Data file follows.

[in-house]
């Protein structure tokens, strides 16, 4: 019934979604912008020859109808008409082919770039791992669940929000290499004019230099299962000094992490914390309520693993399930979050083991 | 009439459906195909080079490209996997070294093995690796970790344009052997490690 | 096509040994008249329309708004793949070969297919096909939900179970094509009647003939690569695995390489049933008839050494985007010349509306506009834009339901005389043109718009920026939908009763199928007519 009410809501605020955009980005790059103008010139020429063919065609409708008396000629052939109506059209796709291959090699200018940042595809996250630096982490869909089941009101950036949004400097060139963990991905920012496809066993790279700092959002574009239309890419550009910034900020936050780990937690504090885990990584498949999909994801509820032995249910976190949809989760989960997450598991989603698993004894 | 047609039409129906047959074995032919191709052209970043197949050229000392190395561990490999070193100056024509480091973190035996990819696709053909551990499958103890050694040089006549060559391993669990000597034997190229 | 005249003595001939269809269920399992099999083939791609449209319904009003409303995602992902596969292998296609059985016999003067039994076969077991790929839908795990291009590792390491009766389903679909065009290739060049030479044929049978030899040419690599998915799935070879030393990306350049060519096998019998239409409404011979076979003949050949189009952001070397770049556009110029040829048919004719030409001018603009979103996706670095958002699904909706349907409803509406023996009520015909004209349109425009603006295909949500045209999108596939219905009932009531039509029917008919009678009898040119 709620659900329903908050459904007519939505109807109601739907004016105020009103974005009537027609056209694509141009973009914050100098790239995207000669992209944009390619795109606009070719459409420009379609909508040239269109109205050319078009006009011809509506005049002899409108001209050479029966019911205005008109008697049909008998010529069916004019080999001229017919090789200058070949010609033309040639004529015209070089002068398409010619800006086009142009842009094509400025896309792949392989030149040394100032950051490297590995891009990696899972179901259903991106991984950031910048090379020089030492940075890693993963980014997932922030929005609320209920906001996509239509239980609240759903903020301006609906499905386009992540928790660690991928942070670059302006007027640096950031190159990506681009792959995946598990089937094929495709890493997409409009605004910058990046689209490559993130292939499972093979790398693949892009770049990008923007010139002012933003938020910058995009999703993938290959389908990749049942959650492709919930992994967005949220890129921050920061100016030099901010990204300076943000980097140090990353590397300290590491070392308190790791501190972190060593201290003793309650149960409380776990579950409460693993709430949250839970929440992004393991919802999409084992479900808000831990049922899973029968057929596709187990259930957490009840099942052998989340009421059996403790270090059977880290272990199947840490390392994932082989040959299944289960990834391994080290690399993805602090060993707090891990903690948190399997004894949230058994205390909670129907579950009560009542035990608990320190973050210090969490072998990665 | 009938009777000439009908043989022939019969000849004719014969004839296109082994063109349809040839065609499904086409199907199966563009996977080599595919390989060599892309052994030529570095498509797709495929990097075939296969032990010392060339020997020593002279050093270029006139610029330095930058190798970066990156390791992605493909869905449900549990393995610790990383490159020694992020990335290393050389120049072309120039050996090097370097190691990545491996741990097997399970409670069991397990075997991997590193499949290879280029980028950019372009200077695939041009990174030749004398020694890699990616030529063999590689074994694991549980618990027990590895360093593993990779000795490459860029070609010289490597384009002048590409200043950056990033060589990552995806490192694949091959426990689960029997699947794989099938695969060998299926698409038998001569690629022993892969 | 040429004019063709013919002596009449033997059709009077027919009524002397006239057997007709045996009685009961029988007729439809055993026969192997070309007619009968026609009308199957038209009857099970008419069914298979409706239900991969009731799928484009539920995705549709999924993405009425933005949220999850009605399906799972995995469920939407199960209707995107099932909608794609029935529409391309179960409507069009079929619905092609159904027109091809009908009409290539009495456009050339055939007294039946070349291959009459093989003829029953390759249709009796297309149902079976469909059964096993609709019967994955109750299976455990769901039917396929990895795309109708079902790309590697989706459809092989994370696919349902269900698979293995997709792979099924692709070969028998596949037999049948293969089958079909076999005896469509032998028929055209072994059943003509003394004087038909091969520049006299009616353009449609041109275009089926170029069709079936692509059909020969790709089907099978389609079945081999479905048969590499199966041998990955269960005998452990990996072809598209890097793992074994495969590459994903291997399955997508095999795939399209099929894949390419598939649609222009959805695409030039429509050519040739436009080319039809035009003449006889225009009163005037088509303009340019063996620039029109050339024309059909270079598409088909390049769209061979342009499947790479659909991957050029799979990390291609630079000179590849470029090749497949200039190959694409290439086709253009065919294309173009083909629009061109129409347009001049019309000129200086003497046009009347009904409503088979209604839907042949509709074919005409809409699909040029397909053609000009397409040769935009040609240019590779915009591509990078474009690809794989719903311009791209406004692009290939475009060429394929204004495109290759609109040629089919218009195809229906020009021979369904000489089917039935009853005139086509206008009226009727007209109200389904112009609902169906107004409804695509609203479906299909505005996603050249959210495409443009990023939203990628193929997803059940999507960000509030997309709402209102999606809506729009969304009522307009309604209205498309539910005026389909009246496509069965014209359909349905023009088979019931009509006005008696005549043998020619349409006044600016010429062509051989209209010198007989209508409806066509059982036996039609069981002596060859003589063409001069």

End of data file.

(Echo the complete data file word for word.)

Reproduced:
[in-house]
């Protein structure tokens, strides 16, 4: 019934979604912008020859109808008409082919770039791992669940929000290499004019230099299962000094992490914390309520693993399930979050083991 | 009439459906195909080079490209996997070294093995690796970790344009052997490690 | 096509040994008249329309708004793949070969297919096909939900179970094509009647003939690569695995390489049933008839050494985007010349509306506009834009339901005389043109718009920026939908009763199928007519 009410809501605020955009980005790059103008010139020429063919065609409708008396000629052939109506059209796709291959090699200018940042595809996250630096982490869909089941009101950036949004400097060139963990991905920012496809066993790279700092959002574009239309890419550009910034900020936050780990937690504090885990990584498949999909994801509820032995249910976190949809989760989960997450598991989603698993004894 | 047609039409129906047959074995032919191709052209970043197949050229000392190395561990490999070193100056024509480091973190035996990819696709053909551990499958103890050694040089006549060559391993669990000597034997190229 | 005249003595001939269809269920399992099999083939791609449209319904009003409303995602992902596969292998296609059985016999003067039994076969077991790929839908795990291009590792390491009766389903679909065009290739060049030479044929049978030899040419690599998915799935070879030393990306350049060519096998019998239409409404011979076979003949050949189009952001070397770049556009110029040829048919004719030409001018603009979103996706670095958002699904909706349907409803509406023996009520015909004209349109425009603006295909949500045209999108596939219905009932009531039509029917008919009678009898040119 709620659900329903908050459904007519939505109807109601739907004016105020009103974005009537027609056209694509141009973009914050100098790239995207000669992209944009390619795109606009070719459409420009379609909508040239269109109205050319078009006009011809509506005049002899409108001209050479029966019911205005008109008697049909008998010529069916004019080999001229017919090789200058070949010609033309040639004529015209070089002068398409010619800006086009142009842009094509400025896309792949392989030149040394100032950051490297590995891009990696899972179901259903991106991984950031910048090379020089030492940075890693993963980014997932922030929005609320209920906001996509239509239980609240759903903020301006609906499905386009992540928790660690991928942070670059302006007027640096950031190159990506681009792959995946598990089937094929495709890493997409409009605004910058990046689209490559993130292939499972093979790398693949892009770049990008923007010139002012933003938020910058995009999703993938290959389908990749049942959650492709919930992994967005949220890129921050920061100016030099901010990204300076943000980097140090990353590397300290590491070392308190790791501190972190060593201290003793309650149960409380776990579950409460693993709430949250839970929440992004393991919802999409084992479900808000831990049922899973029968057929596709187990259930957490009840099942052998989340009421059996403790270090059977880290272990199947840490390392994932082989040959299944289960990834391994080290690399993805602090060993707090891990903690948190399997004894949230058994205390909670129907579950009560009542035990608990320190973050210090969490072998990665 | 009938009777000439009908043989022939019969000849004719014969004839296109082994063109349809040839065609499904086409199907199966563009996977080599595919390989060599892309052994030529570095498509797709495929990097075939296969032990010392060339020997020593002279050093270029006139610029330095930058190798970066990156390791992605493909869905449900549990393995610790990383490159020694992020990335290393050389120049072309120039050996090097370097190691990545491996741990097997399970409670069991397990075997991997590193499949290879280029980028950019372009200077695939041009990174030749004398020694890699990616030529063999590689074994694991549980618990027990590895360093593993990779000795490459860029070609010289490597384009002048590409200043950056990033060589990552995806490192694949091959426990689960029997699947794989099938695969060998299926698409038998001569690629022993892969 | 040429004019063709013919002596009449033997059709009077027919009524002397006239057997007709045996009685009961029988007729439809055993026969192997070309007619009968026609009308199957038209009857099970008419069914298979409706239900991969009731799928484009539920995705549709999924993405009425933005949220999850009605399906799972995995469920939407199960209707995107099932909608794609029935529409391309179960409507069009079929619905092609159904027109091809009908009409290539009495456009050339055939007294039946070349291959009459093989003829029953390759249709009796297309149902079976469909059964096993609709019967994955109750299976455990769901039917396929990895795309109708079902790309590697989706459809092989994370696919349902269900698979293995997709792979099924692709070969028998596949037999049948293969089958079909076999005896469509032998028929055209072994059943003509003394004087038909091969520049006299009616353009449609041109275009089926170029069709079936692509059909020969790709089907099978389609079945081999479905048969590499199966041998990955269960005998452990990996072809598209890097793992074994495969590459994903291997399955997508095999795939399209099929894949390419598939649609222009959805695409030039429509050519040739436009080319039809035009003449006889225009009163005037088509303009340019063996620039029109050339024309059909270079598409088909390049769209061979342009499947790479659909991957050029799979990390291609630079000179590849470029090749497949200039190959694409290439086709253009065919294309173009083909629009061109129409347009001049019309000129200086003497046009009347009904409503088979209604839907042949509709074919005409809409699909040029397909053609000009397409040769935009040609240019590779915009591509990078474009690809794989719903311009791209406004692009290939475009060429394929204004495109290759609109040629089919218009195809229906020009021979369904000489089917039935009853005139086509206008009226009727007209109200389904112009609902169906107004409804695509609203479906299909505005996603050249959210495409443009990023939203990628193929997803059940999507960000509030997309709402209102999606809506729009969304009522307009309604209205498309539910005026389909009246496509069965014209359909349905023009088979019931009509006005008696005549043998020619349409006044600016010429062509051989209209010198007989209508409806066509059982036996039609069981002596060859003589063409001069």